Shut SMS #123

Ha-Rav answers hundreds of text message questions a day! Here's a sample:
Cohanim Visiting Kever Rashbi
Q: Is it permissible for Cohanim to enter Kever Rashbi?
A: No (see Kum Hithalech Ba-Aretz, chap. 36).

Washing Clothes for Shabbat during the Nine Days
Q: Is it permissible to wash clothing for Shabbat during the Nine Days?
A: Only if you do not have Shabbat clothing.

Trouble in the Holy Land
Q: Why do we have so many troubles in our Land? What is Hashem trying to tell us?
A: We actually have very few troubles. On the contrary. Hashem is revealing that He is redeeming us.

Cleaning the Yeshiva
Q: Can I be forced to wash the yeshiva when it causes "Bitul Torah" (taking time from learning Torah)?
A: This is necessary so that the yeshivah will be clean. The Rosh Yeshiva decides. If it bothers you, you can change Yeshivot.

Buying an Air Conditioner during the Three Weeks
Q: Is it permissible to buy an air conditioner during the Three Weeks?
A: Yes, if it is necessary. You should try to do so before Rosh Chodesh Av.

Gadol Ha-Dor
Q: I know that we do not need to compare, but nonetheless, who is greater: Rav Kook, the Baba Sali, the Ben Ish Chai or the Lubavitcher Rebbe?
A: It depends on who you ask.

Ankle Bracelet for Boys
Q: Is it permissible for a boy to wear a bracelet on his ankle?
A: It is forbidden on account of the prohibition "Lo Yilbash" (not to dress as a woman), since it is feminine.

Chumash with Rashi
Q: Which book should I take with me everywhere I go, and learn it whenever I have a free moment?
A: Chumash with Rashi. See Zechor Le-Miriam of the Chafetz Chaim #21.

The Cross in Chess
Q: Should one remove the cross from the king in Chess?
A: One is not obligated to do so since it is merely decorative. Shulchan Aruch, Yoreh Deah 141:1. But it is proper to do so (see Chochmat Adam 85:1. Shut Zera Emet 2:45. Shut She'eilat Shlomo 1:326. A related issue: Ha-Rav Chaim David Ha-Levi rules in Shut Aseh Lecha Rav [5:21] that there is no problem with using the plus sign in math since it is not even a decorative cross, and the prevailing custom is to use it).

Q: Is it permissible to go on a Kosher Cruise?
A: If there is no Shabbat desecration and it is not outside of Israel.

White or Red Wine at a Wedding
Q: Is there an obligation to use red wine at the Chupah, or is it permissible to use white?
A: It is permissible to use white, and it is even preferable, since it will not stain the bride's dress if it spills.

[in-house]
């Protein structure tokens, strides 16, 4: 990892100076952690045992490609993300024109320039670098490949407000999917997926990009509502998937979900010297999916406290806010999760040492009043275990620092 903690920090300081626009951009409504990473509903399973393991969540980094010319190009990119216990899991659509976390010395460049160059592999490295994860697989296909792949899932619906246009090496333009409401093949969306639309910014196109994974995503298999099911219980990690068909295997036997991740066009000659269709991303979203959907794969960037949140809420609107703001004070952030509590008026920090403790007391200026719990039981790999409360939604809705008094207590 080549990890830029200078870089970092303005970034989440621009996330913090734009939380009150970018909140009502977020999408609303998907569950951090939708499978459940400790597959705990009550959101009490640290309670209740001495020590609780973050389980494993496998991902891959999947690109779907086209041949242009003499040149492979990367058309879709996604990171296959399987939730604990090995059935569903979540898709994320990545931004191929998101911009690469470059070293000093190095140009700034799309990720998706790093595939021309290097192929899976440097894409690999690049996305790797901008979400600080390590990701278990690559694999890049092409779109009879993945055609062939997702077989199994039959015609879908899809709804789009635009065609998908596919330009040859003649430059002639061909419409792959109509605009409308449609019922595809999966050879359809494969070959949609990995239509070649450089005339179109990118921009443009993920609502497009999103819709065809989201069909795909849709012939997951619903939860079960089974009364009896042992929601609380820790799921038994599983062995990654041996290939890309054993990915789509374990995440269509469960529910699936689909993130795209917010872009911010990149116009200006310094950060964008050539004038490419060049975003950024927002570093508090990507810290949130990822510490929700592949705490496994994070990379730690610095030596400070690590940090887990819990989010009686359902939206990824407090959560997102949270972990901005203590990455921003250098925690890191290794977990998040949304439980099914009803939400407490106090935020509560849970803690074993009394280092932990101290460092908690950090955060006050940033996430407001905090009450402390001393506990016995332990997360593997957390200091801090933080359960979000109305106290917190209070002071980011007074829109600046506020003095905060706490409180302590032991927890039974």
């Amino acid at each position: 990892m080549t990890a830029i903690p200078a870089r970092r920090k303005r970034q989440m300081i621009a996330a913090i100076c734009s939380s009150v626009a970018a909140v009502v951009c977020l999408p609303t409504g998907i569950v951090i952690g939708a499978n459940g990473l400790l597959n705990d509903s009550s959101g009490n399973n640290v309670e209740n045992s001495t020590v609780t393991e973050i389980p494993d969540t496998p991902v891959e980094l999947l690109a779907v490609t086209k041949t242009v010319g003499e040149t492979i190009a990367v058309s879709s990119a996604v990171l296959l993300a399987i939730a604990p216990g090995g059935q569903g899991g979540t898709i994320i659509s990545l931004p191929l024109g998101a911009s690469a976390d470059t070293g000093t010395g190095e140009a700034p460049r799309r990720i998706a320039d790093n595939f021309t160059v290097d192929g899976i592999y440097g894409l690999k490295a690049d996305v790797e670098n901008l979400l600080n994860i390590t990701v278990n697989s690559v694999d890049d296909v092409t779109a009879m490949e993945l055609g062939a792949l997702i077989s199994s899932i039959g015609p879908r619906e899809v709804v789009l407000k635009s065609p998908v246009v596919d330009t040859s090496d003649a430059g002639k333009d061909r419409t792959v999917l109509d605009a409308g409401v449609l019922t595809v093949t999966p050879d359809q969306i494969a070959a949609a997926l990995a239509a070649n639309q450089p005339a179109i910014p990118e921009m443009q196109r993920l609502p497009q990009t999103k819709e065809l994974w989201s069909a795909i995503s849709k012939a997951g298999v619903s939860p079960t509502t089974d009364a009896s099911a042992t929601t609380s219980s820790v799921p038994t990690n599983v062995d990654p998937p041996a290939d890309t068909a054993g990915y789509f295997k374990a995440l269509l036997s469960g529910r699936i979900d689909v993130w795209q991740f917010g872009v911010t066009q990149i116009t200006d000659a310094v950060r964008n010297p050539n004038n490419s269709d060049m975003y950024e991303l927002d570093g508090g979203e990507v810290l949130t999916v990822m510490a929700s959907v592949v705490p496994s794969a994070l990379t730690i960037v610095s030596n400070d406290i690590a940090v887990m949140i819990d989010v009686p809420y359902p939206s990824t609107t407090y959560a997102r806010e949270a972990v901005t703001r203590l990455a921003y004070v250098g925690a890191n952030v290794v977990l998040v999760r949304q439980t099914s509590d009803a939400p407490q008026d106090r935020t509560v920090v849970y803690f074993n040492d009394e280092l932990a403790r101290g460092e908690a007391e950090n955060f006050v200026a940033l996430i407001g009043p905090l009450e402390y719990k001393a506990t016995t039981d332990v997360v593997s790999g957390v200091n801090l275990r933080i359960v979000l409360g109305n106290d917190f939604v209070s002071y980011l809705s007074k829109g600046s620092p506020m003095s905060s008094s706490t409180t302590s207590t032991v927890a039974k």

Sacrificing One's Life to Save Another Person
Q: Is it permissible for one to sacrifice his life to save another person (not in the army)?
A: One's own life takes precedence over the life of another person. Baba Metzia 62. But Maran Ha-Rav Kook was in doubt whether this is obligatory or optional, and if one can forfeit his life for another. Shut Mishpat Cohain #144 ot 15. And Mahar"i Chagiz writes that while it is optional, it is difficult to conceive of one forfeiting one's life and leaving his fellow to live with the distress of knowing that another died in his place. Hilchot Ketanot 1:229. And Rabbi Yehudah Ha-Chasid says that if one person is a non-Torah scholar and the second is a Torah scholar, it is a Mitzvah for the non-Torah scholar to say: Kill me and not my fellow, just as Rabbi Reuven Atzterobli said that he should be killed in Rabbi Akiva's stead, since many people needed Rabbi Akiva. Sefer Chasidim #698.

Cohanim in Yad Vashem
Q: Is it permissible for Cohanim to enter Yad Vashem, since there are ashes of victims there?
A: Ashes do not impart impurity (Shut Be-Mareh Ha-Bazek 5:105. See Shut Chelkat Yaakov Yoreh Deah #217).

Quiet in Shul
Q: Is it permissible to asked people who are talking in shul and disturbing others to be quiet?
A: Yes, if the Rabbi agrees.
Q: If there is no Rabbi?
A: Then it is permissible.

Gel for Boys
Q: Can a boy put gel in his hair when his hair is messy and difficult to keep neat?
A: It is permissible to put only the minimum required so it will not be messy.

Beautiful Match
Q: I am looking for a match who is really beautiful and I cannot free myself from this. What should I do?
A: You must know "Grace is false and beauty is vain" and beauty is fleeing. There is not love because of beauty, but on the contrary, there is beauty because of love.

One's Duty to Immediately Report Child Abuse, at all Costs

Based on the recent discussions by Rabbinic organization in the US and Canada
regarding reporting child abuse, we saw fit to reprint this article:
One's Duty to Immediately Report Child Abuse, at all Costs

When children are battered, whether sexually or "just" physically, anyone who knows about it has to report it to the authorities. The child, after all, is helpless and has no defenses. According to Jewish law, the primary loyalty of anyone who knows what is happening must be to the battered child, and this duty is absolute. Allow me to add that from a legal standpoint, if the person who knows about it is a professional in an associated field, for example a social worker or psychologist, and he does not report it, he is liable to go to prison for half a year.

Cruelly hitting children is alien to the world of Jewish law. Our halachic authorities viewed the matter so gravely that Ha-Rav Ha-Gaon Yosef Shalom Elyashiv ruled that outside of Israel in the case of a battered child, one must assist the authorities to remove him from his home – even if the child will be moved to a non-Jewish family. The reason is that such treatment could threaten the child's life (see Shut Tzitz Eliezer 19:52 who discusses abused children in Israel and considers the abuser a "Rodef – pursuer" who must be stopped).